Description:The Orchid family is the most numerous family of the flower plants and the most stunning and elegant family of flowering plant known to man. It stands for more than 25000 species worldwide. There are many kinds, some living over other plants, specially trees - ephifytes-, other are lianas or just terrestrial.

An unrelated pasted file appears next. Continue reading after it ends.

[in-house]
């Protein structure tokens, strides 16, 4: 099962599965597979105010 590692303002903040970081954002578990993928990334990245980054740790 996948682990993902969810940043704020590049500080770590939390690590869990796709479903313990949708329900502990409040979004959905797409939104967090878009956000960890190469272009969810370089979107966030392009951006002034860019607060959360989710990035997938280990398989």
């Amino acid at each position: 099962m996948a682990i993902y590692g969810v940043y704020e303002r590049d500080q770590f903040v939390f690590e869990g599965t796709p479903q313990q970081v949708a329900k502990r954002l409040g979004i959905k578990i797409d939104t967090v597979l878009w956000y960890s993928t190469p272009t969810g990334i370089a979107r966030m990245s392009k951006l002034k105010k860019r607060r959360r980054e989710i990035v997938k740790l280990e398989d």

Some species are saprophytes - without chlorophyll - feeding themselves from the humus they are living on.Cultivation and careIn the world of the orchid, temperature, light and humidity work in conjunction with one another, and unless a harmonious relationship is achieved between them, optimum growth is not possible. In instances of low humidity, high temperatures can be dangerous; in the case of too much atmospheric moisture, the effects of low temperatures can be over-emphasized. A widely held misconception is that all tropical orchids need extremely high temperatures to survive. This is not altogether true, and to subject them to such treatment can be disastrous.LightLight is a key factor in growing healthy orchids. Direct sunlight may cause plants to burn, and too little light will prevent plants from flowering. An ideal location is behind curtains or window blinds. Leaf color is a good indicator of the amount of light a plant is receiving. Orchids should have bright green, healthy leaves. Dark green leaves indicate that a plant is getting insufficient light, and yellowish-green or red leaves indicate that a plant is getting too much light. If you suspect a plant is exposed to too much light, feel the leaves. If they feel noticeably warmer than the surrounding air, move the plant to a location with less intense brightness. Low light orchids enjoy a north or an east, protected west or shaded south windows of the home. Standard household temperatures are adequate. Orchids that are classified as low light, warm growing are: Paphiopedilum or Lady Slipper, Phalaenopsis and Oncidium.Moderate to high light orchids like warm household temperatures. They thrive in a west or south window. From early May to late September, you should watch light levels in south windows to avoid burning; you may have to move your orchid away from the window or place them behind a sheer curtain to decrease light intensity. These orchids like to dry between watering. Orchids that are classified as moderate to high ligh are: Cattleya, Dendrobium, and Vanda.A. Phalaenopsis hybrids enjoy the light behind curtains and window blinds in this master bedroom.B. Too much light can permanently sunburn the orchid leaves.C. A good way to tell if a plant is receiving too much light is by feeling the leaves' temperature.D. Masdevallia veitchiana is by nature cool-loving and suited to cultivation only in cool places.TemperatureTo produce beautiful, long-lasting blooms, orchids must produce energy in the form of carbohydrates during the day when the temperature is high and store that energy at night when the temperature drops. This temperature fluctuation is necessary for orchids to bloom. Without a day-night fluctuation of 10-15 degrees Fahrenheit, the plants will grow plenty of healthy foliage but may stubbornly refuse to flower. A night temperature of 60-62 degrees F is ideal for optimum growth, but temperatures as low as 55 degrees F will not harm your plant. Daytime temperatures should range between 70 and 80 degrees F. Temperatures as high as 90-95 degrees F for short periods will cause no harm, however, as long as proper humidity and air circulation are maintained.HumidityOrchids love humidity, so the ideal daytime humidity for orchids is 50% to 70%. During the summer, when the days are warm and dry, humidity can be increased by placing plants in a shallow dish or tray containing pebbles and water. Be sure to keep the later just below the tops of the pebbles. Never let water touch the bottom of the pot; capillary action will expose the roots to too much water, causing them to deteriorate. To maintain the quality of water in the tray, remove the pebbles every 2 or 3 months and wash them in a weak bleach solution to remove accumulated salts and algae. You can also group your plants together in a single evaporation tray to create a humid microclimate and an attractive display. Just don't place them so close together that air circulation is restricted.As a general rule, it must be stressed that both temperature and light should be taken into consideration when deciding to increase humidity. Any form of watering, damping down or spraying should not be performed in the late afternoon or evening. Although some growers obtain good results with this method, beginners should avoid the practice. The falling temperatures toward the end of the day can cause unnecessary condensation if highly humid conditions are induced; plants will then become covered with a film of water droplets, which can lead to rotting.AirIn the wild, gentle continual breezes along the leafy canopy of the rain forest are vital for the survival of orchids and other air plants. Air movement acts as preventive medicine for orchids. It helps evaporate stagnant water, trapped during watering, where fungi and bacteria breed. Without ventilation or fresh circulating air, orchids eventually die from rot, lack of a continual carbon dioxide source, or infection. Ventilation also helps orchids tolerate intense light without getting burnt leaves.